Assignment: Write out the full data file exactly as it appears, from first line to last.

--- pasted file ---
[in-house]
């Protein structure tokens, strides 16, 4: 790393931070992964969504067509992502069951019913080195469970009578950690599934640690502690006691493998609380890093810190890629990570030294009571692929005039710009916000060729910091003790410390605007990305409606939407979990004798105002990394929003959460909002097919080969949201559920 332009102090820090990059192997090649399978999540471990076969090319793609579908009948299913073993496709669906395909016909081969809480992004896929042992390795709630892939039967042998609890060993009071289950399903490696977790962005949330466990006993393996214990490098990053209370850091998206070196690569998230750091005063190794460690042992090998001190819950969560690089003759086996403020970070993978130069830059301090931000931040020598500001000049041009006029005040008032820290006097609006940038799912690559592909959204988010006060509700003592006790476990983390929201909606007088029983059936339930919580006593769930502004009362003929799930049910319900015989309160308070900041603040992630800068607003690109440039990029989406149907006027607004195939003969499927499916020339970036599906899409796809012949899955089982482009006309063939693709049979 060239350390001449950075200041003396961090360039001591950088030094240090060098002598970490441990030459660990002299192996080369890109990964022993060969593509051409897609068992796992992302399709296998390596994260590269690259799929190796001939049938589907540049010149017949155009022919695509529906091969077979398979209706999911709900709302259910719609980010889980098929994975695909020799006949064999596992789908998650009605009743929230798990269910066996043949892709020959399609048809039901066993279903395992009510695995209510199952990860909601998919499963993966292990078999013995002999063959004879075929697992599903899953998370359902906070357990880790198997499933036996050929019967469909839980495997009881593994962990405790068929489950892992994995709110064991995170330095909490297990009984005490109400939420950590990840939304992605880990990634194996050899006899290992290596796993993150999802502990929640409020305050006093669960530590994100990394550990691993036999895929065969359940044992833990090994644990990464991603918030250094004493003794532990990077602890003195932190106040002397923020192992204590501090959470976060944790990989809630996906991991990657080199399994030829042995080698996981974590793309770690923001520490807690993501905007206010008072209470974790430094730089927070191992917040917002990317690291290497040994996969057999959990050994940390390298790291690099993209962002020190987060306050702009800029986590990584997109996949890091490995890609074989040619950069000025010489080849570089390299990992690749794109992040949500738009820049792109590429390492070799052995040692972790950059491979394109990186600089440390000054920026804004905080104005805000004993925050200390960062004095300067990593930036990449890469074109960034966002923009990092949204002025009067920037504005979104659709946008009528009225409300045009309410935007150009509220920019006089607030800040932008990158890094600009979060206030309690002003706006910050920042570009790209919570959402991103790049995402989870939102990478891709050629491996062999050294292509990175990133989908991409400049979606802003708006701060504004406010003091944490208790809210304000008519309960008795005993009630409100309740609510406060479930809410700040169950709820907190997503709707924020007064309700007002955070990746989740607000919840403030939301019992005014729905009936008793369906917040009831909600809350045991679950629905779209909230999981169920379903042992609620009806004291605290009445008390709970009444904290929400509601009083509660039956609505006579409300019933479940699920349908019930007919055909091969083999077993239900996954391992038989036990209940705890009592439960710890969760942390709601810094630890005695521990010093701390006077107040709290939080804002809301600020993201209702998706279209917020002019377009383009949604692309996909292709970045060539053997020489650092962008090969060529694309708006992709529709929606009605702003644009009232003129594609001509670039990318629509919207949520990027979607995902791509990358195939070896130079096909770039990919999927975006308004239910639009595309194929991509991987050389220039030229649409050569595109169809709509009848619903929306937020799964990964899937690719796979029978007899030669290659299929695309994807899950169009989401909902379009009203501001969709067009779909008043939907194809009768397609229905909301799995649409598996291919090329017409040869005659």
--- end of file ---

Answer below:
[in-house]
């Protein structure tokens, strides 16, 4: 790393931070992964969504067509992502069951019913080195469970009578950690599934640690502690006691493998609380890093810190890629990570030294009571692929005039710009916000060729910091003790410390605007990305409606939407979990004798105002990394929003959460909002097919080969949201559920 332009102090820090990059192997090649399978999540471990076969090319793609579908009948299913073993496709669906395909016909081969809480992004896929042992390795709630892939039967042998609890060993009071289950399903490696977790962005949330466990006993393996214990490098990053209370850091998206070196690569998230750091005063190794460690042992090998001190819950969560690089003759086996403020970070993978130069830059301090931000931040020598500001000049041009006029005040008032820290006097609006940038799912690559592909959204988010006060509700003592006790476990983390929201909606007088029983059936339930919580006593769930502004009362003929799930049910319900015989309160308070900041603040992630800068607003690109440039990029989406149907006027607004195939003969499927499916020339970036599906899409796809012949899955089982482009006309063939693709049979 060239350390001449950075200041003396961090360039001591950088030094240090060098002598970490441990030459660990002299192996080369890109990964022993060969593509051409897609068992796992992302399709296998390596994260590269690259799929190796001939049938589907540049010149017949155009022919695509529906091969077979398979209706999911709900709302259910719609980010889980098929994975695909020799006949064999596992789908998650009605009743929230798990269910066996043949892709020959399609048809039901066993279903395992009510695995209510199952990860909601998919499963993966292990078999013995002999063959004879075929697992599903899953998370359902906070357990880790198997499933036996050929019967469909839980495997009881593994962990405790068929489950892992994995709110064991995170330095909490297990009984005490109400939420950590990840939304992605880990990634194996050899006899290992290596796993993150999802502990929640409020305050006093669960530590994100990394550990691993036999895929065969359940044992833990090994644990990464991603918030250094004493003794532990990077602890003195932190106040002397923020192992204590501090959470976060944790990989809630996906991991990657080199399994030829042995080698996981974590793309770690923001520490807690993501905007206010008072209470974790430094730089927070191992917040917002990317690291290497040994996969057999959990050994940390390298790291690099993209962002020190987060306050702009800029986590990584997109996949890091490995890609074989040619950069000025010489080849570089390299990992690749794109992040949500738009820049792109590429390492070799052995040692972790950059491979394109990186600089440390000054920026804004905080104005805000004993925050200390960062004095300067990593930036990449890469074109960034966002923009990092949204002025009067920037504005979104659709946008009528009225409300045009309410935007150009509220920019006089607030800040932008990158890094600009979060206030309690002003706006910050920042570009790209919570959402991103790049995402989870939102990478891709050629491996062999050294292509990175990133989908991409400049979606802003708006701060504004406010003091944490208790809210304000008519309960008795005993009630409100309740609510406060479930809410700040169950709820907190997503709707924020007064309700007002955070990746989740607000919840403030939301019992005014729905009936008793369906917040009831909600809350045991679950629905779209909230999981169920379903042992609620009806004291605290009445008390709970009444904290929400509601009083509660039956609505006579409300019933479940699920349908019930007919055909091969083999077993239900996954391992038989036990209940705890009592439960710890969760942390709601810094630890005695521990010093701390006077107040709290939080804002809301600020993201209702998706279209917020002019377009383009949604692309996909292709970045060539053997020489650092962008090969060529694309708006992709529709929606009605702003644009009232003129594609001509670039990318629509919207949520990027979607995902791509990358195939070896130079096909770039990919999927975006308004239910639009595309194929991509991987050389220039030229649409050569595109169809709509009848619903929306937020799964990964899937690719796979029978007899030669290659299929695309994807899950169009989401909902379009009203501001969709067009779909008043939907194809009768397609229905909301799995649409598996291919090329017409040869005659």